Starling Crossing - overview from Umbrellium on Vimeo.

If a bike is coming down the street, for example, it will project a place for the cyclist to wait for the light in the crosswalk. If the person is veering left like they’re going to cross diagonally, it will move the light-up crosswalk that way. During rush hour, when there are more pedestrians trying to get across the street, it will widen to accommodate them. It can also detect wet or dark conditions, making the crosswalk path wider to give pedestrians more of a buffer zone. Though the neural network can calculate people’s trajectories and velocity, it can also trigger a pattern of warning lights to alert people that they’re about to walk right into an oncoming bike or other unexpected hazard.

All this is to say that the system adapts to the reality of the road and traffic patterns, rather than forcing pedestrians to stay within the confines of a crosswalk system that was designed for car traffic.

The prototype is currently installed on a TV studio set in London, not a real road, and it still has plenty of safety testing to go through before it will appear on a road near you. But hopefully this is the kind of road infrastructure we’ll soon be able to see out in the real world.

[h/t Fast Company]

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iStock
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Live Smarter
How to Make Sure Your Cell Phone Receives Emergency Alerts
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iStock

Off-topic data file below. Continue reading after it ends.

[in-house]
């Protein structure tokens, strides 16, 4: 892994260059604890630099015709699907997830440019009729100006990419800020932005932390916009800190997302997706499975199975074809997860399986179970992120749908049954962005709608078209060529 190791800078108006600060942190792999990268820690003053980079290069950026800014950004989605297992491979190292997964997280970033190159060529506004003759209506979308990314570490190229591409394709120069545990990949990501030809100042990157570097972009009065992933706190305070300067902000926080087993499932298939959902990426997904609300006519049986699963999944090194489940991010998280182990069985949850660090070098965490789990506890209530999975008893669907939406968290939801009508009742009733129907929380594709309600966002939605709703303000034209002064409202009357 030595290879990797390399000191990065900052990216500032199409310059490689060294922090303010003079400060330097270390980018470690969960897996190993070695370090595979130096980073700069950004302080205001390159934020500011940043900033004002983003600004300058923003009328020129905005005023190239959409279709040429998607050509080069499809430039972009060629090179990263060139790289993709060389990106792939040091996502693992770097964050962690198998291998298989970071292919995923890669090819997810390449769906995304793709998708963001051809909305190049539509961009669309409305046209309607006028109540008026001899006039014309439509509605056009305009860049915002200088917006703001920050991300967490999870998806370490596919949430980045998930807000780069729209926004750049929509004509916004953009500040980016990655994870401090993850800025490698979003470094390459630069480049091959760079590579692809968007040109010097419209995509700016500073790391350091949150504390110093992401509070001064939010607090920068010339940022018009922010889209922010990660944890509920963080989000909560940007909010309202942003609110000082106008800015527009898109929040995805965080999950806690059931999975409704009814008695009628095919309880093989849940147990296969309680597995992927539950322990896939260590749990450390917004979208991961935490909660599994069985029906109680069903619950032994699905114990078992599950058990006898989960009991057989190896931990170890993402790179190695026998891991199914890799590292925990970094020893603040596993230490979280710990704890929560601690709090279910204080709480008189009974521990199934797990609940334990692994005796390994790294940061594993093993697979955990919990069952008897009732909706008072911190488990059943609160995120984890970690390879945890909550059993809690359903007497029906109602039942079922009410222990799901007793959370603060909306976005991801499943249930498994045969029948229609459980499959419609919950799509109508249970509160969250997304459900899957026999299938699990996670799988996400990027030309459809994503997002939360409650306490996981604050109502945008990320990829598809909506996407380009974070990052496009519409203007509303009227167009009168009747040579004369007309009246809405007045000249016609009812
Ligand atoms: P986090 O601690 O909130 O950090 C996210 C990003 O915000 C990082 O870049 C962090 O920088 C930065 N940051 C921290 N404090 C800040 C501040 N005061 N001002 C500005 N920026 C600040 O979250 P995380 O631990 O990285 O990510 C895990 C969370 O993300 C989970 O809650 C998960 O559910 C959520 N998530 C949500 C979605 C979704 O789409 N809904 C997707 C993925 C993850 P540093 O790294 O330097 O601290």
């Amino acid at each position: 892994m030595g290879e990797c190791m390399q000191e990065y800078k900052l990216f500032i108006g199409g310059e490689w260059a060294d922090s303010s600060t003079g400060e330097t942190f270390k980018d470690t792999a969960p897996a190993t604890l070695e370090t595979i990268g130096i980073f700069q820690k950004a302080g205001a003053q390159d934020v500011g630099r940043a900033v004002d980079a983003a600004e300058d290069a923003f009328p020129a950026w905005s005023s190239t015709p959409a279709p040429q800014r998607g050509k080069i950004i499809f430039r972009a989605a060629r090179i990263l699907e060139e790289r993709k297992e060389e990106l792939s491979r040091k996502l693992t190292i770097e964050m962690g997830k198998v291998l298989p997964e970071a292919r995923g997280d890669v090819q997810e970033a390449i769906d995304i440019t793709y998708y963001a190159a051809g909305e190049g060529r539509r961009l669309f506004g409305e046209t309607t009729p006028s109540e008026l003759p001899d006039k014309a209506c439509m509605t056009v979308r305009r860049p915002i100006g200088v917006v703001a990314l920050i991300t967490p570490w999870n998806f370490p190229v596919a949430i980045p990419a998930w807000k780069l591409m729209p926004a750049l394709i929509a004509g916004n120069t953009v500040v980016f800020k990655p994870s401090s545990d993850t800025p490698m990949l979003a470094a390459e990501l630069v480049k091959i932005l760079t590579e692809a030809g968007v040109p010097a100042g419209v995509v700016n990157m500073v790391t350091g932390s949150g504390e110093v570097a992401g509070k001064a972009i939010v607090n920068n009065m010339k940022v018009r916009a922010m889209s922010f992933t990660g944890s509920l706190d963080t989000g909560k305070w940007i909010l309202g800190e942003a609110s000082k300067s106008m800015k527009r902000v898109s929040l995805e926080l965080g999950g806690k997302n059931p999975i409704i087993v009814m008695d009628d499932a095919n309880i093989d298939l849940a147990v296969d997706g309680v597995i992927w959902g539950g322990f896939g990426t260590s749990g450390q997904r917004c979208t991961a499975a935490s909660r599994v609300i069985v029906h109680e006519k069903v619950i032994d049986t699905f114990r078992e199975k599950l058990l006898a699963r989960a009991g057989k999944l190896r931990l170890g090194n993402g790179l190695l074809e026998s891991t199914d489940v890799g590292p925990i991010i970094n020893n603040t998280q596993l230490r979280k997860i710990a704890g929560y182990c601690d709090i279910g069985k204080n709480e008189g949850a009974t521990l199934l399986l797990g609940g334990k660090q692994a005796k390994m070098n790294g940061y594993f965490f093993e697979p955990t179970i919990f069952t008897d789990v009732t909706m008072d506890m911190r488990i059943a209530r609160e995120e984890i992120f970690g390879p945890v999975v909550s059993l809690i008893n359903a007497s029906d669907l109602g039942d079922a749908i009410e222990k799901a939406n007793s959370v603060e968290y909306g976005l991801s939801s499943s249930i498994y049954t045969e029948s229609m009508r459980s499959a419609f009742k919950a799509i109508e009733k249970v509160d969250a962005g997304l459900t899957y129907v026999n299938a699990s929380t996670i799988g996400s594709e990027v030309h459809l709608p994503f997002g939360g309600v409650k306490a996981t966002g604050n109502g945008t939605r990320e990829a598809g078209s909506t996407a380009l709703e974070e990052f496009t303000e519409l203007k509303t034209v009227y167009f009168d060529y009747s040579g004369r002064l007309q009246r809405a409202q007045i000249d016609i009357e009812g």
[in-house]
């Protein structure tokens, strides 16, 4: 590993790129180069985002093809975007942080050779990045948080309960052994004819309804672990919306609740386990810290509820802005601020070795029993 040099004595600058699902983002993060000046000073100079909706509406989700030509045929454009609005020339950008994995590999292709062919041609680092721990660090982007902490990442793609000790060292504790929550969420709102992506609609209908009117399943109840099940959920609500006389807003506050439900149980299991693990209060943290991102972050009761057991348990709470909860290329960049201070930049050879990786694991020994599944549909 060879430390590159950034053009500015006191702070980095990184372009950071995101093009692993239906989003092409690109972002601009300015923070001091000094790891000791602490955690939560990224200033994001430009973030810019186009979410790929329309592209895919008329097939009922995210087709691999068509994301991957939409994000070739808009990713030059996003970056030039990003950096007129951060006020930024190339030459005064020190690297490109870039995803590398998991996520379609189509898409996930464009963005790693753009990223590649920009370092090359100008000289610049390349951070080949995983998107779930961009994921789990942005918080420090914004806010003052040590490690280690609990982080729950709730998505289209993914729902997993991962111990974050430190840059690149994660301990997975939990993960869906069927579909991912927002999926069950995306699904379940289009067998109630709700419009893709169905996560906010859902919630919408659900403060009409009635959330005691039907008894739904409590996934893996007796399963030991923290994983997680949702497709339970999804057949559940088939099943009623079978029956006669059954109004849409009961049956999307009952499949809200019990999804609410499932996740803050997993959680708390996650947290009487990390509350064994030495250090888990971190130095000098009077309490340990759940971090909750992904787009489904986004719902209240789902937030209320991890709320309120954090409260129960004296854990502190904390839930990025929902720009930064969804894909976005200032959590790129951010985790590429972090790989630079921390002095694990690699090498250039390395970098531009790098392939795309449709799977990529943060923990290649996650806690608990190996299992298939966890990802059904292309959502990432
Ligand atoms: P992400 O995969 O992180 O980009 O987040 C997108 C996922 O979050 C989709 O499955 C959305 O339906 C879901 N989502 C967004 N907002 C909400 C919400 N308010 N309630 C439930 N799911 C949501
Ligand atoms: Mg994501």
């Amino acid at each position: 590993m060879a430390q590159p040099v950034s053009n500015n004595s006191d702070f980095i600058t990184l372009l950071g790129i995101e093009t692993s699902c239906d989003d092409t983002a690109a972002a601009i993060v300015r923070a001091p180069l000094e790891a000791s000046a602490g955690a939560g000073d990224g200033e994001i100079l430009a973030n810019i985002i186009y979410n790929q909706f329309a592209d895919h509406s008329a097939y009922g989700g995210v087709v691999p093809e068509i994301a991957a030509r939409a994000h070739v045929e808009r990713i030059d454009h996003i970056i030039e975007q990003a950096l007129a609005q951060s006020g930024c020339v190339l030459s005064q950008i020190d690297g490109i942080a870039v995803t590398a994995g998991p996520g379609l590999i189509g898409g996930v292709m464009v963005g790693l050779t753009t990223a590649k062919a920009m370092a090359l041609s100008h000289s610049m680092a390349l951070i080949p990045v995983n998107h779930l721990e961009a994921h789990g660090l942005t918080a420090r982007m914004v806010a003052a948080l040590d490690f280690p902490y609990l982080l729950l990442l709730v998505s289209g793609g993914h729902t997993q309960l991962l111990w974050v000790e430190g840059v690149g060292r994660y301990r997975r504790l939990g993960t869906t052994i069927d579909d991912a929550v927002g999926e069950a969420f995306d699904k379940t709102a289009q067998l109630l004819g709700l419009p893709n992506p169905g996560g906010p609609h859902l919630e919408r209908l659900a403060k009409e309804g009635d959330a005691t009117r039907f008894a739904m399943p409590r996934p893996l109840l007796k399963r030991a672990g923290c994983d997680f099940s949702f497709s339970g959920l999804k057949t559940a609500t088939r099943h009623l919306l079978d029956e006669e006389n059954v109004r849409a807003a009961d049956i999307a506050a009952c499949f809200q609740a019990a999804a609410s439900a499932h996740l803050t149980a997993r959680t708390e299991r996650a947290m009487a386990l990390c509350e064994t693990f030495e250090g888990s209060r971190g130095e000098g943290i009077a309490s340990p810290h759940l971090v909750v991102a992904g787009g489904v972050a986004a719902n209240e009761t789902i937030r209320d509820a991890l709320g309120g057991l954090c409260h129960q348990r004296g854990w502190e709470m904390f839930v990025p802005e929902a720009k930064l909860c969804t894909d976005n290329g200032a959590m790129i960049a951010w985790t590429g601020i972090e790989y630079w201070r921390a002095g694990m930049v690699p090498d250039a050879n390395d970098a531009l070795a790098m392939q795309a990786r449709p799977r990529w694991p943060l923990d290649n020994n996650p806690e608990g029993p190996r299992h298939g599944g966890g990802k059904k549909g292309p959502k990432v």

Thanks to smartphones, we’re more plugged into the world than ever before. Some of us receive notifications for everything from Amber Alerts to trending news stories, so it makes sense that we’d also depend on our phones to alert us to emergencies in our neighborhoods. But as The Daily Dot reports, relying on your cell phone alone for such news might leave you in a dangerous situation.

Unlike Amber Alerts, local notifications for natural disasters like wildfires don’t operate on a broad alert system. If counties were to contact every single resident every time a specific area was threatened, it would lead to traffic jams and unnecessary panic, putting more lives at risk. So instead, the police only contact people in their database that live in the affected location.

The Reverse 911 law allows law enforcement to contact you at your home in case of emergencies. If you have a landline you can expect to get the call there, but because the law was enacted before the age of cell phones, receiving a call anywhere else isn’t guaranteed. To make sure your county knows to contact you on your cell phone, you need to reach out to them and ask for that number to be listed as your primary mode of contact. Just over half of all households in the country use cell phones for all personal phone communications, which means that most Americans need to opt in to receive life-saving emergency notifications.

Fortunately, getting your cell number into your county’s database isn’t hard. You can starting by searching your county’s name and “emergency alert” online. There’s no uniform system across the U.S., but on Los Angeles County’s emergency alert page, for example, residents are asked to indicate their name, address, phone number, and the type of alerts they wish to receive. This information can be updated at any time—so if you get a new phone number, make sure your local police department is one of the first to know.

[h/t The Daily Dot]